WANA: We may not have it all together, but together we have it all.
Wednesday, the fabulous Angela Orlowski-Peart hosted me. Today, I get to be her host. As most of you know, Angela grew up in Poland, and all things European are still very dear to her. Let her take you through a tour of some of the castles of Europe.
The Charm of European Castles
Each time I go back to my native Europe, I try to visit at least one castle. There are plenty of amazing castles in Poland, where I am from, but the whole Europe is practically packed with those architectural jewels.
It is not only how great they look, how huge they are, or how well (or not) they are preserved. What’s most thrilling is the history they have witnessed over the years—the battles, the political changes, the social alterations, even the new trends in a surrounding architecture. The centuries have passed but those palaces still stand, as a legacy of the past. Some of them are in ruins, but many have been renovated to their former splendor.
One of my favorite European castles stands over river Wisla in Polish Malbork. Its massive brick walls and towers form city’s western fortification. Looking from the opposite bank of the river, this breath-taking medieval gem fills the entire view.
Image source: http://www.zamkigotyckie.org.pl
For tourists that don’t want to drive, the easiest way to get to Malbork from the Baltic coast is by train—it only takes about one hour from the picturesque Gdansk.
The history of Malbork goes back to the Holy Land. After Islam took over Jerusalem, the legendary Teutonic Knights found themselves in need of a new base of operations. In the 13th century Polish Kings offered Teutonic Order sanctuary in return for help in converting some of the pagan tribes to Christianity. The Order was allowed to establish the town of Malbork and build the castle that, soon, became the largest Gothic fortress in Europe.
During the II World War, a huge part of the castle was destroyed. Despite ongoing construction since the end of the war, the main cathedral remains in its ruined state. In 1997 the Malbork Castle was entered on the UNESCO World Heritage List.
Germany’s Neuschwanstein Castle located in Bavaria, near the town of Fussen is one of the most popular tourist destinations in Europe. It is a Romanesque Revival palace, built by King Ludwig II of Bavaria, who was often referred to as the “Fairytale King”.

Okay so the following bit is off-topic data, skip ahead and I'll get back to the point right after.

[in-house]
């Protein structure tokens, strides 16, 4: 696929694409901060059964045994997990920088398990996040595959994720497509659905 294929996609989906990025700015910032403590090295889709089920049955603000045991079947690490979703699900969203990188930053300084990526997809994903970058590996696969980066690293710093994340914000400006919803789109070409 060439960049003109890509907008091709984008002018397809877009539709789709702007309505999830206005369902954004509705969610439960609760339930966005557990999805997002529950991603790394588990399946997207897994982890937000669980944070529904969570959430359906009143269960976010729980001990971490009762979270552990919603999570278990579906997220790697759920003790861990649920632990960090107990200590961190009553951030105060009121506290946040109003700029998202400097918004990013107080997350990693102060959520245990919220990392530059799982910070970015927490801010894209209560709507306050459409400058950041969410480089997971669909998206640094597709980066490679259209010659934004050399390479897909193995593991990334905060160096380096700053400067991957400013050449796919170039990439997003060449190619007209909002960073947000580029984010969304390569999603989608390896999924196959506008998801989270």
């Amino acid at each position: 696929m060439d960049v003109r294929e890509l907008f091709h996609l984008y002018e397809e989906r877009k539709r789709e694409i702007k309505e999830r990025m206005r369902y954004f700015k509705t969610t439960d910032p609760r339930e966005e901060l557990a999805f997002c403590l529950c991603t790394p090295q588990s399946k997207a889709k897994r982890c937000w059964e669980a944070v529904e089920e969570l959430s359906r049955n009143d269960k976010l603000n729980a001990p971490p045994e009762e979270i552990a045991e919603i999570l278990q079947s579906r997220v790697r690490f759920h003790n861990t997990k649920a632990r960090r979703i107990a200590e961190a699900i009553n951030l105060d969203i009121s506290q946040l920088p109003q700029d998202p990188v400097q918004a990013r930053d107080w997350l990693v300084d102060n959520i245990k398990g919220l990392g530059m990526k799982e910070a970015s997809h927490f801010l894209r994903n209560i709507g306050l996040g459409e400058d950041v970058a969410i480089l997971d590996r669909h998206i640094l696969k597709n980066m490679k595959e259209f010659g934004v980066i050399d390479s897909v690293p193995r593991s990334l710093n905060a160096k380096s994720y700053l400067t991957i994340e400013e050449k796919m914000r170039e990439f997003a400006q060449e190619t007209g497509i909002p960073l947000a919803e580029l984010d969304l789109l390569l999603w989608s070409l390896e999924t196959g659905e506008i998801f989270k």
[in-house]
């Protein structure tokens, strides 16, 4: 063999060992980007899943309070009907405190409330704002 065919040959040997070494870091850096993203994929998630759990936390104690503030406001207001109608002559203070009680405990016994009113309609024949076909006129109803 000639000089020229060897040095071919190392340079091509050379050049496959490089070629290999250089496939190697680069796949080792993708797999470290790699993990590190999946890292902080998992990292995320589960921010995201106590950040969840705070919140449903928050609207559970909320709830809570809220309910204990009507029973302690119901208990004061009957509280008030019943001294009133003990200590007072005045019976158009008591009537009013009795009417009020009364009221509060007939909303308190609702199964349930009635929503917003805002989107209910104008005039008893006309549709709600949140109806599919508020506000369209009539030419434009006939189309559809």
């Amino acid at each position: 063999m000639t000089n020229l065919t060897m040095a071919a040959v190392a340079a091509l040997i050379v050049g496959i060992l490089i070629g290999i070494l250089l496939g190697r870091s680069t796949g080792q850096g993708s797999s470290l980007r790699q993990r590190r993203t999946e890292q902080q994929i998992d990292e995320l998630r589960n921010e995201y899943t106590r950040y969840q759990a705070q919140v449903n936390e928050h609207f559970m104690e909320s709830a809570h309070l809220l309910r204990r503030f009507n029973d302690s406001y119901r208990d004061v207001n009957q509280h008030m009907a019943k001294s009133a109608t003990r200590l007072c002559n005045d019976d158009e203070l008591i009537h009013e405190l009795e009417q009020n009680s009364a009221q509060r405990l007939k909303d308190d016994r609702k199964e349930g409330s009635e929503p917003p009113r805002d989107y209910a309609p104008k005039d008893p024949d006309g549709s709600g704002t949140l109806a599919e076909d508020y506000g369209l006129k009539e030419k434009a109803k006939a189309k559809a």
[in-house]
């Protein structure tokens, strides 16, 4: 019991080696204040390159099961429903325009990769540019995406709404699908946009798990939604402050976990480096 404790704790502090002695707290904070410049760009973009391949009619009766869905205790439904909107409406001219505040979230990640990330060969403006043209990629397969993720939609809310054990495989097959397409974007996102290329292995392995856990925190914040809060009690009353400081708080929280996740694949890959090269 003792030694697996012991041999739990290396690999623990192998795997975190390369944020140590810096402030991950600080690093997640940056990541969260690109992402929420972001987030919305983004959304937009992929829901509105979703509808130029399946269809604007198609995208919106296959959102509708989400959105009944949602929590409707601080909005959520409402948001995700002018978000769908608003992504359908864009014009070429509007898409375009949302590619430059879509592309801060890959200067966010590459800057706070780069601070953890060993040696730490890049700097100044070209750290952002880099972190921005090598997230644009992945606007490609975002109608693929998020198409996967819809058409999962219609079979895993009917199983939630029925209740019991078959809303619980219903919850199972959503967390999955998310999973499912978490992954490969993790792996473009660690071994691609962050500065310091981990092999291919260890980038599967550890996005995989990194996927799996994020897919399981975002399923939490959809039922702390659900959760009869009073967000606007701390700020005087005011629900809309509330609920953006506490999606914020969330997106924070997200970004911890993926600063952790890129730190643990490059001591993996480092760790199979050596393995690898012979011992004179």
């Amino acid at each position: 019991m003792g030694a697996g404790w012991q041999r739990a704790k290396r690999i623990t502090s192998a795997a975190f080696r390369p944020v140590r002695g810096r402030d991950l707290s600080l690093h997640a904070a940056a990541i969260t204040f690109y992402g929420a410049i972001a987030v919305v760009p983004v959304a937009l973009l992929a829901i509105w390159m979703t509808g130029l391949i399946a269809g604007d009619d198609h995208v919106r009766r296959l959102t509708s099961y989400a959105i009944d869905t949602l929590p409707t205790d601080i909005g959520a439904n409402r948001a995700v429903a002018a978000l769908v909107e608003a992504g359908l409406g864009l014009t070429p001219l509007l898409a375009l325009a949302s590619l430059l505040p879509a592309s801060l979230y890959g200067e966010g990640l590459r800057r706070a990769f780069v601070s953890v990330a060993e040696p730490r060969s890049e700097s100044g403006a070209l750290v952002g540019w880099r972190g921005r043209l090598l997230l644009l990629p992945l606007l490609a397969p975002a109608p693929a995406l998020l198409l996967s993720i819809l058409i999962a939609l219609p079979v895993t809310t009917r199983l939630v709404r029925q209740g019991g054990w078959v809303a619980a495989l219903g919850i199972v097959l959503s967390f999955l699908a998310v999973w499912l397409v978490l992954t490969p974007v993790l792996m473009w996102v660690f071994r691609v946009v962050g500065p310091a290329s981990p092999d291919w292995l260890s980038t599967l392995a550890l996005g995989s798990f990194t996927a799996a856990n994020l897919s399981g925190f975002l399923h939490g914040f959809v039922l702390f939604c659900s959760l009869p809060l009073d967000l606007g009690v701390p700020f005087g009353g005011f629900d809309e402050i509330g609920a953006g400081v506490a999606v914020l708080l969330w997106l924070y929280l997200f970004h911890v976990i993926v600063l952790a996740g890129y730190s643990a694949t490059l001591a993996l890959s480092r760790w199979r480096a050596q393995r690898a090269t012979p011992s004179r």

Image source www.hellotravel.com
The castle was designed in the honor of Richard Wagner, the world-renowned composer. Neuschwanstein literally means “New Swan Castle”, which is a reference to “the Swan Knight”, one of the Wagner’s characters. The palace was constructed to be a stage for the Wagner’s operas. Many rooms were planned as places where an opera might be performed. The German mythology, that was a base for Wagner’s operas, is visibly reflected in the architecture and artwork throughout every room and hallway of the castle.
The palace really looks like something straight from a fairytale. Interestingly, Neuschwanstein was constructed in the 19th century, when castles no longer had any defensive purposes. It has a picturesque medieval look, but it was equipped with most advanced luxuries at that time, like toilets with automatic flushing system and an air heating system for the entire palace.
Take a look at the photo above—does this castle remind you of something very familiar? Yes, it very much looks like the Disney castle in Florida. There are opinions that the Disney castle was modeled after the German Neuschwanstein.
I have to admit, I had a hard time selecting just two castles for the purpose of this post. There are so many that I would like to write about. If you are interested in learning more, please view Europe’s Most Beautiful Castles video and let me and David know which one is your favorite. Or maybe you have visited some of them. If so, please share your experiences.
This urban fiction, paranormal romance, and fantasy YA writer loves reading good books almost as much as writing them. She plots, daydreams and does research for her novels. When not imagining twists and turns for her manuscript plot, she blogs, watercolor paints or connects on Twitter and Facebook. And in the slimmest spare time possible she also participates in an awesome critique group, SCBWI Western Washington meetings and conferences. A tea and strong coffee lover, prefers sunshine over rain and wears designer high heels to the least appropriate places like her son’s soccer practice.